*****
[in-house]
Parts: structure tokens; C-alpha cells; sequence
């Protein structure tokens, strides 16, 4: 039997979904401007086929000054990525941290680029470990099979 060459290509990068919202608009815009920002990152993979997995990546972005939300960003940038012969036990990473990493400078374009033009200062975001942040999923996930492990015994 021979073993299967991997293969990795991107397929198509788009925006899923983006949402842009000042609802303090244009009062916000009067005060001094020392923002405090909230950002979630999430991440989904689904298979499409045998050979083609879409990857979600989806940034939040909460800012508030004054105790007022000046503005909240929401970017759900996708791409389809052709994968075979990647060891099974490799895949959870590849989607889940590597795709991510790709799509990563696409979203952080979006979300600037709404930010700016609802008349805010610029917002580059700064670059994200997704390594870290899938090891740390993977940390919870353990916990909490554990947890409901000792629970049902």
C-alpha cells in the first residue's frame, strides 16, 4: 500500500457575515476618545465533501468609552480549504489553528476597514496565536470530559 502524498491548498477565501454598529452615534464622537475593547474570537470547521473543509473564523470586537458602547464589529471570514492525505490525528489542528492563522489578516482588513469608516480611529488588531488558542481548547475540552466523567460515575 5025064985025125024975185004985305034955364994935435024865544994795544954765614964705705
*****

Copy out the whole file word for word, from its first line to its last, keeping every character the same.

[in-house]
Parts: structure tokens; C-alpha cells; sequence
């Protein structure tokens, strides 16, 4: 039997979904401007086929000054990525941290680029470990099979 060459290509990068919202608009815009920002990152993979997995990546972005939300960003940038012969036990990473990493400078374009033009200062975001942040999923996930492990015994 021979073993299967991997293969990795991107397929198509788009925006899923983006949402842009000042609802303090244009009062916000009067005060001094020392923002405090909230950002979630999430991440989904689904298979499409045998050979083609879409990857979600989806940034939040909460800012508030004054105790007022000046503005909240929401970017759900996708791409389809052709994968075979990647060891099974490799895949959870590849989607889940590597795709991510790709799509990563696409979203952080979006979300600037709404930010700016609802008349805010610029917002580059700064670059994200997704390594870290899938090891740390993977940390919870353990916990909490554990947890409901000792629970049902």
C-alpha cells in the first residue's frame, strides 16, 4: 500500500457575515476618545465533501468609552480549504489553528476597514496565536470530559 502524498491548498477565501454598529452615534464622537475593547474570537470547521473543509473564523470586537458602547464589529471570514492525505490525528489542528492563522489578516482588513469608516480611529488588531488558542481548547475540552466523567460515575 5025064985025125024975185004985305034955364994935435024865544994795544954765614964705705